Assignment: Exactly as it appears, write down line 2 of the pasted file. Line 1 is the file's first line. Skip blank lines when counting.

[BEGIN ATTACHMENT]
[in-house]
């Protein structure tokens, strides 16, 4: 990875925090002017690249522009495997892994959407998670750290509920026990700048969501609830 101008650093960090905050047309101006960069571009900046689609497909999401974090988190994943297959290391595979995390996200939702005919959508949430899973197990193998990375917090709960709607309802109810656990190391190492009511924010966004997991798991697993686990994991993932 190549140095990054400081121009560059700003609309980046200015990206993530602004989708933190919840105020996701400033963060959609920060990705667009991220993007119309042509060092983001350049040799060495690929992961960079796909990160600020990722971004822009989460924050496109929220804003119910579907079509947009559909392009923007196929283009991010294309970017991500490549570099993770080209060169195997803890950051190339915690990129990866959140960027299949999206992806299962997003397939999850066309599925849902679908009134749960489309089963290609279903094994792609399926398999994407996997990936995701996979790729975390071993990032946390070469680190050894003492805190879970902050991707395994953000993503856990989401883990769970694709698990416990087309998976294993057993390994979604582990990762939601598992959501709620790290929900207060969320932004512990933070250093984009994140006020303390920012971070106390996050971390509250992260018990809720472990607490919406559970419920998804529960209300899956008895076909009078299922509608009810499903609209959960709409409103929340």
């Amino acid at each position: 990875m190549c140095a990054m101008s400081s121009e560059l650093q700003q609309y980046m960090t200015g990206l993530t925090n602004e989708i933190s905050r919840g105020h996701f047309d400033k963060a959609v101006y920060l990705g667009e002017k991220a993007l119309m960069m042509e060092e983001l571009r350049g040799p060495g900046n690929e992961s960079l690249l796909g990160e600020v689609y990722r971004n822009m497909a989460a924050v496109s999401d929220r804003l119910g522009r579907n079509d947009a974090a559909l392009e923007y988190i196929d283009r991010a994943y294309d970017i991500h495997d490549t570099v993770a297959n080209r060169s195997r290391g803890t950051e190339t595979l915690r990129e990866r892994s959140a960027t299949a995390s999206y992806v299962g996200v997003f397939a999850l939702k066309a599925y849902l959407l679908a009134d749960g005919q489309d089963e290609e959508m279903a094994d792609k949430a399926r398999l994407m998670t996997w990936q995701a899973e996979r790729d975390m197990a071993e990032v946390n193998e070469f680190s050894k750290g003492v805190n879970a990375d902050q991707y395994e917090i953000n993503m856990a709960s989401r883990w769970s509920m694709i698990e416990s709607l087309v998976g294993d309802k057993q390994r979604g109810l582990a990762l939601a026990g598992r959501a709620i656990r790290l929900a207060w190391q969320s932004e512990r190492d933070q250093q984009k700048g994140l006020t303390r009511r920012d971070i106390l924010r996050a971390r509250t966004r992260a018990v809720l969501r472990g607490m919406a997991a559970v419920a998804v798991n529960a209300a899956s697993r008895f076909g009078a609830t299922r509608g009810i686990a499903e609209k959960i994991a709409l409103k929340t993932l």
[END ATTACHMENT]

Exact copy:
């Protein structure tokens, strides 16, 4: 990875925090002017690249522009495997892994959407998670750290509920026990700048969501609830 101008650093960090905050047309101006960069571009900046689609497909999401974090988190994943297959290391595979995390996200939702005919959508949430899973197990193998990375917090709960709607309802109810656990190391190492009511924010966004997991798991697993686990994991993932 190549140095990054400081121009560059700003609309980046200015990206993530602004989708933190919840105020996701400033963060959609920060990705667009991220993007119309042509060092983001350049040799060495690929992961960079796909990160600020990722971004822009989460924050496109929220804003119910579907079509947009559909392009923007196929283009991010294309970017991500490549570099993770080209060169195997803890950051190339915690990129990866959140960027299949999206992806299962997003397939999850066309599925849902679908009134749960489309089963290609279903094994792609399926398999994407996997990936995701996979790729975390071993990032946390070469680190050894003492805190879970902050991707395994953000993503856990989401883990769970694709698990416990087309998976294993057993390994979604582990990762939601598992959501709620790290929900207060969320932004512990933070250093984009994140006020303390920012971070106390996050971390509250992260018990809720472990607490919406559970419920998804529960209300899956008895076909009078299922509608009810499903609209959960709409409103929340």